Elrod Hendricks has seen the ploy so often since Earl Weaver arrived in 1968 that he laughs as soon as the bullpen phone rings. Some Oriole ace, a Cy Young Award candidate, is laboring in the late going. Weaver orders his worst reliever to get warm.

"It's up to you," Weaver says to Jim Palmer or whomever. Then, with a slow, disparaging gaze, Weaver looks toward the bullpen and says, "You don't really want me to call in that horse's patoot, do you?"

Thus another Orioles complete game.

These days, Weaver's reverse psychology no longer works. No matter whom he warms up, his starting pitcher is likely to say, "Good idea, Earl. Get me outta here." For the first time, when Weaver looks at his pen, he sees his club's strongest, not weakest, link. Weaver is so accustomed to 24-carat starters and gold-plated relievers he hardly knows what to do now.

For decades, the phone number out in left field was extension 77. Recently, some fan figured how to get through and kept imitating Weaver, saying, "Get Sammy up."

Sammy Stewart's in Boston now, but it's still annoying. So, last month they changed it to extension 11 and took it off the outside switchboard.

For years, the Bird brains in left field concentrated on perfecting their insanity. Moe Drabowsky once used the phone to call Tokyo for carryout food. Swarthmore grad Dick Hall, as soon as World Series fourth game attendance was announced, would figure out the team's shares. "How much we gettin', babe?" the players would ask the right-handed CPA.

When Stewart wasn't sending mash notes to rock star Joan Jett in the stands, Don Stanhouse was feeding beer to Mighty Joe Young, his stuffed gorilla.

Now, that's changed, too. Silence reigns. "Sometimes I look behind me and count to make sure they're all there," said coach Hendricks. "They're the first group of sane relief pitchers I ever saw. They're a very boring bunch, but a nice kind of boring. They keep the games quiet, too, after they go in."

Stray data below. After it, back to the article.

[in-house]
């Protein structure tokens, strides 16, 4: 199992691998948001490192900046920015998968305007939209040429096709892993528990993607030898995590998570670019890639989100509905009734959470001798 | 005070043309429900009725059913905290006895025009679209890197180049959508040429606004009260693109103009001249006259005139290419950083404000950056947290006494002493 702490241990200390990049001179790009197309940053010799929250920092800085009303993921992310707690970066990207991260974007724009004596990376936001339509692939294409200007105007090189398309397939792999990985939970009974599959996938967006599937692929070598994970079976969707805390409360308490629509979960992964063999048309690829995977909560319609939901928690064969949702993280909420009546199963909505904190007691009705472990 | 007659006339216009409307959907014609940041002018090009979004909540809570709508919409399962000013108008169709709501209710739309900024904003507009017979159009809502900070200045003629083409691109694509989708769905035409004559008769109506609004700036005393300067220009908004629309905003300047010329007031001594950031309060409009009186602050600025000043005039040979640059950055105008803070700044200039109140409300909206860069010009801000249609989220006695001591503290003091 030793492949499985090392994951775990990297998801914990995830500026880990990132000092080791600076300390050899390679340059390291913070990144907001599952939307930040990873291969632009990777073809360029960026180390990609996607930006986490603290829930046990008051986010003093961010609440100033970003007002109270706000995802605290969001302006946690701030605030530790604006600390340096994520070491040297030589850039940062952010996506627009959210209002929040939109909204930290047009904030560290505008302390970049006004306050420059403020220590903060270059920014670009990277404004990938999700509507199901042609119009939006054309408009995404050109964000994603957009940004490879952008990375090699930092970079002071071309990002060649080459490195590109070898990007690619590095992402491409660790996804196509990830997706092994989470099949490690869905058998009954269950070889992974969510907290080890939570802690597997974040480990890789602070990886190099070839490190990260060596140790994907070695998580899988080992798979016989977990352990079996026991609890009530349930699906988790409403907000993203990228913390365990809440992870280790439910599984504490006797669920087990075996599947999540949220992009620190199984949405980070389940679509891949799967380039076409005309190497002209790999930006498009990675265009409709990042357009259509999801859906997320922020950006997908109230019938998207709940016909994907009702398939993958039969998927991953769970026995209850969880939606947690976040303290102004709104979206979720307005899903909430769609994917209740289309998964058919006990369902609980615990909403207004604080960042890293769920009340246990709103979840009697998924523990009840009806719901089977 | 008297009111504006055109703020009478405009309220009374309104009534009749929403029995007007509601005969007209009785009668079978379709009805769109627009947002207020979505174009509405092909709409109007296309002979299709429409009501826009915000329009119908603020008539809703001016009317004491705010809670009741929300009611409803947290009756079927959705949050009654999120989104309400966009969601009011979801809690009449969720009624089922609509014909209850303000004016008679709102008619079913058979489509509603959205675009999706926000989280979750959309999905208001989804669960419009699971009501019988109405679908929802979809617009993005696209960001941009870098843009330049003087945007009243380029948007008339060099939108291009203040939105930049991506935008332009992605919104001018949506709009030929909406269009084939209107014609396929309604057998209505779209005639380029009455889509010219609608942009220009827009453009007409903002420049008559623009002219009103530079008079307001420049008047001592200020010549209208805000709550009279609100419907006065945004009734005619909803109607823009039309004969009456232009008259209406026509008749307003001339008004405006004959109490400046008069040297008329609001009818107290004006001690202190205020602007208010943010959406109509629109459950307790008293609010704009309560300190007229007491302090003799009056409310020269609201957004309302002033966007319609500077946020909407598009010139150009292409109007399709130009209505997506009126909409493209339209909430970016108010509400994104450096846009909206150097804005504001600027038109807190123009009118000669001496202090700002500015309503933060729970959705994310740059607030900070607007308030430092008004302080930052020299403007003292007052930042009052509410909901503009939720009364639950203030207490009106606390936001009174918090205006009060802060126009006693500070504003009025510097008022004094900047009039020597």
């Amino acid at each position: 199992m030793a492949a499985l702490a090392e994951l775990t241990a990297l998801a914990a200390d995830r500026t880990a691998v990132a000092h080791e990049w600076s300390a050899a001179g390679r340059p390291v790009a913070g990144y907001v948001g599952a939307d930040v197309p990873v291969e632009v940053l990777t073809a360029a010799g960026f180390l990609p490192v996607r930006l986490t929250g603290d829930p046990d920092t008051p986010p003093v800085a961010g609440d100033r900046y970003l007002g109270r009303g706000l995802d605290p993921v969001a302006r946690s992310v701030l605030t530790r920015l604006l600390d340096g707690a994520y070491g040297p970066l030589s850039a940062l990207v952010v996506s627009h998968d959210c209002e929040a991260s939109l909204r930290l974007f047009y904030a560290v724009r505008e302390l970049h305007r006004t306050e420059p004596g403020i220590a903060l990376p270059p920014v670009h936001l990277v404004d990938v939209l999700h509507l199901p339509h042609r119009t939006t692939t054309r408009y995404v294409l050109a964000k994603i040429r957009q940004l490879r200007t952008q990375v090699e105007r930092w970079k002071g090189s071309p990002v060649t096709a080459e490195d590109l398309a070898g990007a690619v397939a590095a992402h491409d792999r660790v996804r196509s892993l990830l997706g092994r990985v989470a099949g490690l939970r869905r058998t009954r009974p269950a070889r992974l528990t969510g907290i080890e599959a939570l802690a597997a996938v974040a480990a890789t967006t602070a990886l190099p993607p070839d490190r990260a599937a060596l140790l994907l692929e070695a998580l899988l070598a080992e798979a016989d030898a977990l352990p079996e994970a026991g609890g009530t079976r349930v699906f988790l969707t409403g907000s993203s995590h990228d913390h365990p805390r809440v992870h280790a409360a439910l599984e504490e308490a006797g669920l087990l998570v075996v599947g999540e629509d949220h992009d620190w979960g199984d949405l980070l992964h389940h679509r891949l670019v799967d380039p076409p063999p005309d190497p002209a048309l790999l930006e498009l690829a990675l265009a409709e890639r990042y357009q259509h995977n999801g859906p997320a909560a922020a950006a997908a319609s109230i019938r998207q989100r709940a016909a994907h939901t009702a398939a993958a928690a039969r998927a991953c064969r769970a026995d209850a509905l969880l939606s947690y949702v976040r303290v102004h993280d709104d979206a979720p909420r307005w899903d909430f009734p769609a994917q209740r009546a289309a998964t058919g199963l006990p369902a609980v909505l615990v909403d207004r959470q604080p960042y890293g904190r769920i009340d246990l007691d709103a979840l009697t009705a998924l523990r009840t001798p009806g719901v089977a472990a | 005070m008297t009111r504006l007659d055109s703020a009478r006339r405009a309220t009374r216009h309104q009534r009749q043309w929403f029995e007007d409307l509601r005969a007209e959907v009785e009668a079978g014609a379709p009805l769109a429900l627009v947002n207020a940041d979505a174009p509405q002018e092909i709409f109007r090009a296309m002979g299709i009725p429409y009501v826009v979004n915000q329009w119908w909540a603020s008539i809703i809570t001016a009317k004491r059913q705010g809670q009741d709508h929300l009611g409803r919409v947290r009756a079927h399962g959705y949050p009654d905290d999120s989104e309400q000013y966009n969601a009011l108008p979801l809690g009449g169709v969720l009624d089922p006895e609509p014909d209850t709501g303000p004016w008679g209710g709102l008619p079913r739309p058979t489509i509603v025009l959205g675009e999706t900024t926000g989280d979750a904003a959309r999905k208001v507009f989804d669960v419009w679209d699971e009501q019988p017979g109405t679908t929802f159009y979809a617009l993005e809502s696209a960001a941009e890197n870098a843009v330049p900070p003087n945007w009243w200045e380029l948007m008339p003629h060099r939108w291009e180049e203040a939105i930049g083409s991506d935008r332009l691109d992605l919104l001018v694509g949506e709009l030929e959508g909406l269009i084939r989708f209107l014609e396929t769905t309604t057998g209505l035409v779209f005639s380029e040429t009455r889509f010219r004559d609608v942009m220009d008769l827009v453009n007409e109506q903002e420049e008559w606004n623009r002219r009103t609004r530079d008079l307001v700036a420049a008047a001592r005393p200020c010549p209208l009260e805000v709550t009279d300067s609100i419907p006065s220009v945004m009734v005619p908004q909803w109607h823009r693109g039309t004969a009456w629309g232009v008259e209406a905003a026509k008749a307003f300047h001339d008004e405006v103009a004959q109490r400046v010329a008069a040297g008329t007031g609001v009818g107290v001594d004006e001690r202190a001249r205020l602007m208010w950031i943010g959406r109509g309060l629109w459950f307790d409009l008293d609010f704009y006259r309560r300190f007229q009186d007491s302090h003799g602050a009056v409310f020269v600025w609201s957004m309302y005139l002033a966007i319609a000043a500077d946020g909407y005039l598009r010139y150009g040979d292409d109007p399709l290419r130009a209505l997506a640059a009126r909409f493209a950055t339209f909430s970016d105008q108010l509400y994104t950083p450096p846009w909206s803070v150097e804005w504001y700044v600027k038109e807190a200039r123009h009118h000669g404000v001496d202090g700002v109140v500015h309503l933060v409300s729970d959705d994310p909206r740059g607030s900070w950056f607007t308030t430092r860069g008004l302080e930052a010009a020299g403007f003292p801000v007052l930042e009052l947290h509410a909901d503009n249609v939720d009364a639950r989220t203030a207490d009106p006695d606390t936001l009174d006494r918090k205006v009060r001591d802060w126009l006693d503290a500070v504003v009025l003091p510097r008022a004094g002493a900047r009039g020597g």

Sometimes all Hendricks can hear is the faint sound of Brad Havens chewing up plastic cups. "He's a nervous wreck and he's got bad kidneys, too. We keep track of his cups and his 'ups.' His record is 11 [restroom] trips in one game."

In the old days, Havens would have been right at home. Weaver's had 'em all out there. Butterballs Eddie Watt, Grant Jackson and Tim Stoddard, the world's only 6-foot-7, 280-pound kerosene can. Hall looked like Ichabod Crane. Tippy Martinez could fit in a vest pocket. Year after year Weaver turned such castoffs as Bullet Bob Reynolds, Drabowsky, Dick Drago and Dyar Miller into "stoppers." At least until he wore them out.

Once, Weaver told Miller he was going back to AAA and the pitcher took it well. Until he started running outfield laps -- back and forth. "First 10, then 15, 20. I was gettin' worried," said Weaver. "When he finally comes in, I figure I'll give him a couple of more friendly words. Then, I see it's not only sweat. Tears are just pouring down his face and he says, 'Get the hell away from me.' . . .

"And I did, too, 'cause I remembered the time some writer put in the paper that Dyar hadn't taken a shower after he was knocked out and the next night Dyar put the writer in a headlock and they went and took a shower together, both of 'em fully dressed. Dyar kept tellin' this guy, 'Now you can write about the shower I did take.' "